Training begins again today in Alicante for the Media Crew Members – the embedded reporters who will, for the first time in the history of this race, sail on board each boat in the fleet racing in the Volvo Ocean Race, which starts from Alicante on 4 October.
Visitor numbers to the race village in Alicante over the weekend soared and at the last count were approaching 60,000 as the locals in Spain came down to soak up the atmosphere and watch the preparations.
To keep both the public and the media engaged in the race once it has disappeared over the horizon, each team has to have onboard a specialist person responsible for capturing all the action. Known as the Media Crew Member (MCM) this role is perhaps one of the most difficult jobs to carry out on board and is pivotal: the world’s media will be relying on the action transmitted back from each boat by this key member of the crew.
Using the HD video cameras, both fixed and hand-held, the MCM will record the rollercoaster ups and downs of life on board - from the huge rush of elation when a crew is doing well, to the depths of despair when things are going wrong. They will then edit the material and transmit it to Volvo Ocean Race Head Quarters (RHQ) in quantities ranging from 95 minutes for the longest leg and 10 minutes for the shortest leg. In addition, they will:
* Take high quality stills photographs and transmit 60 for the longest leg and 10 for the shortest leg back to RHQ.
* Record audio interviews
* File written stories and crew blogs
* Collate all video footage and stills captured during the leg What can they do?
* Carry out all media duties
* Carry out all environmental duties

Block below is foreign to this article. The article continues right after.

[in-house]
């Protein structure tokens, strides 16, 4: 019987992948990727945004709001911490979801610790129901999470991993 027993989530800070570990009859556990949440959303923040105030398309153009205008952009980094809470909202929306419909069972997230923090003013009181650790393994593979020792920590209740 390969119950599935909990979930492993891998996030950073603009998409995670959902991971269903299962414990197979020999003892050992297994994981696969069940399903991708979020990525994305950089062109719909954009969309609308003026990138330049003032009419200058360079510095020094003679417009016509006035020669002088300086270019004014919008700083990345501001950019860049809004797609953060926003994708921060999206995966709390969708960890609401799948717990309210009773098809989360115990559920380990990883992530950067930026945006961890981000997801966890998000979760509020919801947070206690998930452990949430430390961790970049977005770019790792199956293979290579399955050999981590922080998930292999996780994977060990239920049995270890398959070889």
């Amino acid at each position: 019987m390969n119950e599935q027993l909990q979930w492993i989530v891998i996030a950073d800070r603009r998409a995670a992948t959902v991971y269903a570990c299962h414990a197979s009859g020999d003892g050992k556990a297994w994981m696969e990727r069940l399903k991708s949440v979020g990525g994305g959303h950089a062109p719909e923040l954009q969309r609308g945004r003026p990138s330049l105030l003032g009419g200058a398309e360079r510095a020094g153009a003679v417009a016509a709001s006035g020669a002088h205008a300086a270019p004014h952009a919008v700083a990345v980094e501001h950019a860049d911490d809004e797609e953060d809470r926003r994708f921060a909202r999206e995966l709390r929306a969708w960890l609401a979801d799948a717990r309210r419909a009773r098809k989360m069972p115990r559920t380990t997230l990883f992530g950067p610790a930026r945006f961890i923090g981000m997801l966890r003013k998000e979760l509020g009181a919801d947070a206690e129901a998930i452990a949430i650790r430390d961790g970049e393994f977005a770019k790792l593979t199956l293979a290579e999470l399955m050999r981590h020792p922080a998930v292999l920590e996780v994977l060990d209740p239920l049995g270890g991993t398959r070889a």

* Cook (meals, drinks and refreshments)
* Empty the bilges
* Placement of body weight where required. What can’t they do?
They are NOT permitted to help in the sailing of the boat in any way. Environmental Study
In addition to their main role as provider of the media, the MCM has an important environmental role to play. At a pre-determined time each day, the MCM will take a seawater sample and test it with a ‘Luminometer’ which, after adding certain chemicals to the sample, measures the amount of life in the water.
This is recorded along with temperature, cloud cover, water temperature and the GPS positon of the boat and then this information is sent back the Wallenius Wilhelmsen’s laboratory in Goteborg, Sweden as part of an international study on the discharge of ballast water from ships. Media Crew Members for Each Team
Delta Lloyd (Ger O’Rourke) to be advised
Ericsson 4 (Torben Grael) Guy Salter GBR
Ericsson 3 (Anders Lewander) Gustav Morin SWE
Green Dragon (Ian Walker) Guo Chuan CHN
Puma Ocean Racing (Ken Read) Rick Deppe GBR
Team Russia (Andreas Hanakamp) Mark Covell GBR
Telefonica Black (Fernando Echavarri) Mikel Pasabant ESP
Telefonica Blue (Bouwe Bekking) Gabriele Olivo ITA
Leg One: Alicante – Cape Town (1400 local time)
Leg Two: Cape Town – Cochin
Leg Three: Cochin – Singapore
Leg Four: Singapore – Qingdao
Leg Five: Qingdao – Rio de Janeiro
Leg Six: Rio de Janeiro – Boston
Leg Seven: Boston – Galway
Leg Eight: Galway – Goteborg/Marstrand
Leg Nine: Goteborg/Marstrand – Stockholm
Leg Ten: Stockholm – St Petersburg